Studies on the Embryos of Pinus koraiensis Grown in vitro IV.
Author: C. L. Lee and Chang Hsin-ying
Journal of Integrative Plant Biology 1964 12(3)
    Various growth reactions were observed following different kinds of longitudinal splits in the radicles of the excised mature embryos or in the young roots (5C10 mm in length) of the intact embryos with female gametophytes in Pinus koraiensis Sieb. et Zucc. If a shallow incision was made in the radicle of the excised embryo and groups of the initial cells were so equally divided in halves, a root primordium originated normally from cach half. However, they became small and abnormal roots and eventually ceased to grow. If a deep incision was cut through the groups of the initial cells extending towards the differentiated tissues, the incised portions split apart and subsequently recurred following 2C3 weeks culture. At this time the apical meristem quickly transformed to mature parenchyma and ceased to extend any further. It appeared to be that the more mature tissues as well as the apical initial cell groups would also affect the root development after the incision. With intact female gametophyte the initiation and growth of the roots were normal, however, following either shallow or deep incision of the radicle of the germinated embryo. It is therefore suggested that the female gametophyte of the pine seed is essential both as a nutritional source for germination and a regenerative factor of the radicle.
Abstract (Browse 1958)  |  Full Text PDF       
Studies on the Growth of Excised Stem Tips of Stachys sieboldii II.
Author: C. L. Lee, Sun An-tze and Y. L. Kwei
Journal of Integrative Plant Biology 1964 12(3)
    The present investigation deals with a comparative study on the growth of excised stem tips of Stachys sieboldii Miq. in vitro. The stem tips were excised from the tubers shortly after germination. Following ordinary cleansing and sterilization, the portions above the fifth node of the stem tips were cultured in basic media containing different concentrations of adenine, bee royal jelly, 2,4-D, indoleacetic acid, naphthylacetic acid, and gibberellin. Observations on the growth pattern following 1, 2, and 4 weeks of culture showed the effect of growth stimulation by the above mentioned organic substances at certain concentrations. Among those, indoleacetic acid and gibberellin of 0.5 ppm., bee royal jelly of 100 ppm and adenine of 1 and 10 ppm showed the most significant influence. Variations in the development of primordia of the adventitious roots were noticed at the base of the excised stem tips treated in vitro. At low concentrations the initiation, organization and extention of the adventitious roots were more or less normal, and the stem tips showed more rapid growth. However, at high concentrations, with the exceptions of those cultured in adenine and bee royal jelly media, the growth of the stem tips and their bases exhibited various degrees of modification, being most prominent in the naphthylacetic acid media. The loci of root initiation were not confined within the pericycle. At later stages, the primordia of the adventitious roots showed tumorous aggregations with loss of internal layering. The upper part of the stem tips ceased to extend at high concentrations. The internal layering and zonation disappeared. The apical meristem became parenchymatous. No new leaf primordium was initiated and, instead, those already present were greatly enlarged. Frequently, tumors of various sizes were seen in the young leaves.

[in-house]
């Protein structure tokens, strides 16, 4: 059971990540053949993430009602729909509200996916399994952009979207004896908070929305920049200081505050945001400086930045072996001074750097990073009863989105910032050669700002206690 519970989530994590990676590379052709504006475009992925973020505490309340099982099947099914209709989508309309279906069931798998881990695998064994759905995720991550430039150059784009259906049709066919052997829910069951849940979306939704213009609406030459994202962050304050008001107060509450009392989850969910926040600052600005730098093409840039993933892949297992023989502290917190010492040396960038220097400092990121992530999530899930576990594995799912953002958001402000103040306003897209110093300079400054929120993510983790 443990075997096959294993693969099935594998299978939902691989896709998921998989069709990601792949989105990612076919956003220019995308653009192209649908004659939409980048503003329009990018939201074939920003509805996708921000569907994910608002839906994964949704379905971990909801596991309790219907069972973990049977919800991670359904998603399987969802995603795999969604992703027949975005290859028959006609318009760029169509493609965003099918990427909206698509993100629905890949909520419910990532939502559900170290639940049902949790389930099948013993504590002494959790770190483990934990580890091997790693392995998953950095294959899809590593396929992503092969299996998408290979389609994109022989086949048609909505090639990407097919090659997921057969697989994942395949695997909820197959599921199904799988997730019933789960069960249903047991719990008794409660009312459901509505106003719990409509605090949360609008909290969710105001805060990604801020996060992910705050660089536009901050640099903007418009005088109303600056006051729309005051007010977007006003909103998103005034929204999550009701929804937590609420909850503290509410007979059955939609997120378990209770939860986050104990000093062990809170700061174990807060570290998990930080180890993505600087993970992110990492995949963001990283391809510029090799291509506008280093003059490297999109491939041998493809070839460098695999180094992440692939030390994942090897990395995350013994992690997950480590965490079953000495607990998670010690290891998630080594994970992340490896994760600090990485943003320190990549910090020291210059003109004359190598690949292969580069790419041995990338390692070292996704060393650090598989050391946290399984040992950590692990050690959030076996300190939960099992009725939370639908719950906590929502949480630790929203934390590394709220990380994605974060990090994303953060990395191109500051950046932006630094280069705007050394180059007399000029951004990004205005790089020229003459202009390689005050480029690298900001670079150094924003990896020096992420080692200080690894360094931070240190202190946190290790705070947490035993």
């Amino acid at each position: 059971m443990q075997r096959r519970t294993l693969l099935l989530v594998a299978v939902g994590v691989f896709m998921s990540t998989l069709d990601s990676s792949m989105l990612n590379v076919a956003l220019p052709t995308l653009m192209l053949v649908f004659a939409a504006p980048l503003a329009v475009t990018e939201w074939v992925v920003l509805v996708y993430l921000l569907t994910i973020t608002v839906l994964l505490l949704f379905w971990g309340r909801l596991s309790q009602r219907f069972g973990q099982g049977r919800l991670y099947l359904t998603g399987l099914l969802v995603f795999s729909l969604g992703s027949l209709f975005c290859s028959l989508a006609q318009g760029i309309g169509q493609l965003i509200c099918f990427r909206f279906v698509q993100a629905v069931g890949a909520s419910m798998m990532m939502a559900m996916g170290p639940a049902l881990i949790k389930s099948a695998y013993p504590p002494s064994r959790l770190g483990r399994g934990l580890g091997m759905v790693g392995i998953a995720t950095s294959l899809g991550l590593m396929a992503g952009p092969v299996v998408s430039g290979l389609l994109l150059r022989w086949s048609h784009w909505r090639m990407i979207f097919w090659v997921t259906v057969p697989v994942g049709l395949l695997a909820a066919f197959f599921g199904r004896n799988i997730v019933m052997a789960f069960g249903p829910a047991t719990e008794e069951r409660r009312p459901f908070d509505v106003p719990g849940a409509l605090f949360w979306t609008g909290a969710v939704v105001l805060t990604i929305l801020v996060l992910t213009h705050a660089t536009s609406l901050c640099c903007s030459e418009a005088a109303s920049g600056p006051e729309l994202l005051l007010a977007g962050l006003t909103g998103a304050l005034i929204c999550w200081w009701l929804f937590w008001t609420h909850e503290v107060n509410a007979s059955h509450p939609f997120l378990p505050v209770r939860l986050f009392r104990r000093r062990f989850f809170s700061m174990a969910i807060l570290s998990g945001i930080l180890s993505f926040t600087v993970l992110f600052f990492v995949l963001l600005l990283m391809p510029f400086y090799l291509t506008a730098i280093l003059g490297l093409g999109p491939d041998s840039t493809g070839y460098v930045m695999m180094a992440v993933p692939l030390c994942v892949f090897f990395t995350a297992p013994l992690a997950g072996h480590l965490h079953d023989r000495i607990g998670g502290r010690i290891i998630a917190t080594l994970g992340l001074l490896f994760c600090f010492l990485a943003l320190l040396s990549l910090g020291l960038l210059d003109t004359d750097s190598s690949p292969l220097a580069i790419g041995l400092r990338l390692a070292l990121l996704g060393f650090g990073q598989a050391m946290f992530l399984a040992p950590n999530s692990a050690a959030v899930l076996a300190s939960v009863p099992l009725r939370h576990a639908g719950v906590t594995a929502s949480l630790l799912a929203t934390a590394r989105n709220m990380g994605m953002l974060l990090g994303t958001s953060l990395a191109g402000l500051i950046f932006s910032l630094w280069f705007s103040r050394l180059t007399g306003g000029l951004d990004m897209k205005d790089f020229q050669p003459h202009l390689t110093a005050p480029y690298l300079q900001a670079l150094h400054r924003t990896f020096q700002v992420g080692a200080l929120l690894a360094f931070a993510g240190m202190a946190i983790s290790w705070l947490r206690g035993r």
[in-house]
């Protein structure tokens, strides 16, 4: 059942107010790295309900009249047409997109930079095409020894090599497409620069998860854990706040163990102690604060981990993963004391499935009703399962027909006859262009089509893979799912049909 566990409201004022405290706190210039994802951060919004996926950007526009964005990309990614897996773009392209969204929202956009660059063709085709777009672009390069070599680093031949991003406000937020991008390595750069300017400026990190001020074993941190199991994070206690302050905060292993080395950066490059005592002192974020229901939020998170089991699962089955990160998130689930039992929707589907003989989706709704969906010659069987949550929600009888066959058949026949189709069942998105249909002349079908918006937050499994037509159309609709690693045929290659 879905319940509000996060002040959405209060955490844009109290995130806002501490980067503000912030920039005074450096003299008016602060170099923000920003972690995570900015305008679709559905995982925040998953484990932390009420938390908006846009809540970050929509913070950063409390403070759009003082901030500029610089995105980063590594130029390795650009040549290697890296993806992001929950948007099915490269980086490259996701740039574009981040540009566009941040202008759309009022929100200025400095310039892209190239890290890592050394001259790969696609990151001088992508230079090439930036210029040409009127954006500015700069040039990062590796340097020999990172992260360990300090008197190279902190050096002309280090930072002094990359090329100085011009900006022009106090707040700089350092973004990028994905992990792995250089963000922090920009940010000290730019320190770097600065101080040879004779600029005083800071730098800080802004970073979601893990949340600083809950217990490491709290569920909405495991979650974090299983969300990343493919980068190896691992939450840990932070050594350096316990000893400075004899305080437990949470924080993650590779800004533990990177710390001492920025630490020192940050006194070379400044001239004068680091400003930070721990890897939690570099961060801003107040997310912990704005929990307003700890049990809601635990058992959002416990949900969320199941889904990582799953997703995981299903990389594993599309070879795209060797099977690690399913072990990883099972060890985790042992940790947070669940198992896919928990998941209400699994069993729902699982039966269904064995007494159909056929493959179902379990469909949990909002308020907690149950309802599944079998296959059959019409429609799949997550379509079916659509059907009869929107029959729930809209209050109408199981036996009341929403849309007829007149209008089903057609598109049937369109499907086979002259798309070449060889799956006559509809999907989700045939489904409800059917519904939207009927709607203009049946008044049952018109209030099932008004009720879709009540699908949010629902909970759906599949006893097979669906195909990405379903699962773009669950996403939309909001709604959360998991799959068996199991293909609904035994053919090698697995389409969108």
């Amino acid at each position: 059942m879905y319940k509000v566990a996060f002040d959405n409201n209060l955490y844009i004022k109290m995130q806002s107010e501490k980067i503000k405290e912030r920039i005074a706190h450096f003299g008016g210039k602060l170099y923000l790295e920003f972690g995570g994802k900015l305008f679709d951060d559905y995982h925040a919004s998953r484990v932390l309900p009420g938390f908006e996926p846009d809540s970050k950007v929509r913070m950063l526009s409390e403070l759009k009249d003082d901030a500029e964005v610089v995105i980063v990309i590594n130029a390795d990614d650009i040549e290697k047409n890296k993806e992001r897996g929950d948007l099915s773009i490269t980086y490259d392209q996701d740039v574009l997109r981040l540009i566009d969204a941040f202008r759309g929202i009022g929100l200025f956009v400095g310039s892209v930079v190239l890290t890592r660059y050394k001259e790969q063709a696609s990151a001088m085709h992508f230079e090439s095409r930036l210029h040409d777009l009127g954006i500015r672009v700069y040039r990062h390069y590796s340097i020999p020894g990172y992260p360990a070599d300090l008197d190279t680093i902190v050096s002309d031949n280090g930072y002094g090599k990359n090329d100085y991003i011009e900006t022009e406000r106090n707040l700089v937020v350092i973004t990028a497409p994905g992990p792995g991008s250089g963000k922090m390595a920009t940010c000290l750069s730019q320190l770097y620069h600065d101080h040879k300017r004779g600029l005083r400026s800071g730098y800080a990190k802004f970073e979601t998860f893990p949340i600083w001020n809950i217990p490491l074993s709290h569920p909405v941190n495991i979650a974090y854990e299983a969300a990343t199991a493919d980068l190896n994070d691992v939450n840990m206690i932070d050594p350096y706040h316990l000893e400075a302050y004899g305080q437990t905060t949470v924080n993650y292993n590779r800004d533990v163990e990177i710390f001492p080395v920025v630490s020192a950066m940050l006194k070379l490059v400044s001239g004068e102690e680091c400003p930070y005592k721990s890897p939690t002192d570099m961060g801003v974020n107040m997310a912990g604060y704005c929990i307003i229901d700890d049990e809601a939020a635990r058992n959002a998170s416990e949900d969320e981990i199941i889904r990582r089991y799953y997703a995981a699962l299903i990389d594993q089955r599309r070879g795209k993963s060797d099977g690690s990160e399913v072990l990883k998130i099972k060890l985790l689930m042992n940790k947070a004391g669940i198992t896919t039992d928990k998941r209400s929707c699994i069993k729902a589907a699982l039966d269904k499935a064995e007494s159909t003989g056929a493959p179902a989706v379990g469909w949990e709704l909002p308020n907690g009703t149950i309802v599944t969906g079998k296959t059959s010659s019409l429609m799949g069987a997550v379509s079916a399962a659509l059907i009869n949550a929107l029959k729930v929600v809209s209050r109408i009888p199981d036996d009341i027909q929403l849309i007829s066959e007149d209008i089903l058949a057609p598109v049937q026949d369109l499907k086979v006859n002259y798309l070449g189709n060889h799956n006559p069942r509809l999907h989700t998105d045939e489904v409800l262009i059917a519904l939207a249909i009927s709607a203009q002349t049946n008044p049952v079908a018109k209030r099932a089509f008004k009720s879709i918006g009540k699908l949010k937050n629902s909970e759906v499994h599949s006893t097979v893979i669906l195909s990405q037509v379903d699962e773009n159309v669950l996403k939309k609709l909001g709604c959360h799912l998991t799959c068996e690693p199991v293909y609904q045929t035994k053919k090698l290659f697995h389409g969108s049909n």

Abstract (Browse 2105)  |  Full Text PDF       
٧֧ߧڧ ѧѧߧڧ ݧ ݧ֧ӧ ҧ ݧҧڧܧѧ ܧߧا (Sesamum indicum L.)
Author: -ѧߧ ا ѧ
Journal of Integrative Plant Biology 1964 12(3)
Abstract (Browse 2360)  |  Full Text PDF       
The Allometric Growth of the Different Organs of Rice Plant
Author: H. S. Lei and D. B. Xi
Journal of Integrative Plant Biology 1964 12(3)
    The panicle weight (we) of rice plant and the total weight of aerial parts (wb) are positively and closely correlated. In fields of ordinary densities this relationship may be expressed by a linear regression we = b (wbC a) (1) according to Wang and Lei (1961). In the present experiment, analyses were made on the correlationships between the different organs and how these correlations are influenced by various factors such as planting density, artificial thinning and manuring. The results are summarized as follows: 1. In all the treatments, except artificial thinning, equation (1) expresses well the we wb relationship. The parameter b varies very little in these treatments, but variation of parameter a is considerable. 2. In very sparsely planted plots or artificially thinned plots, the we wb relationship is not strictly linear (fig. 1 & 2). For very large wb's, the observed values of we are lower than the values calculated from the linear equation. The relation is better expressed by the formula we = b (wbCa)c (4) . The significance of equation (3) as a generalized equation of the equation (1) and the classical allometric growth equation (y = b xc) is discussed.
Abstract (Browse 2103)  |  Full Text PDF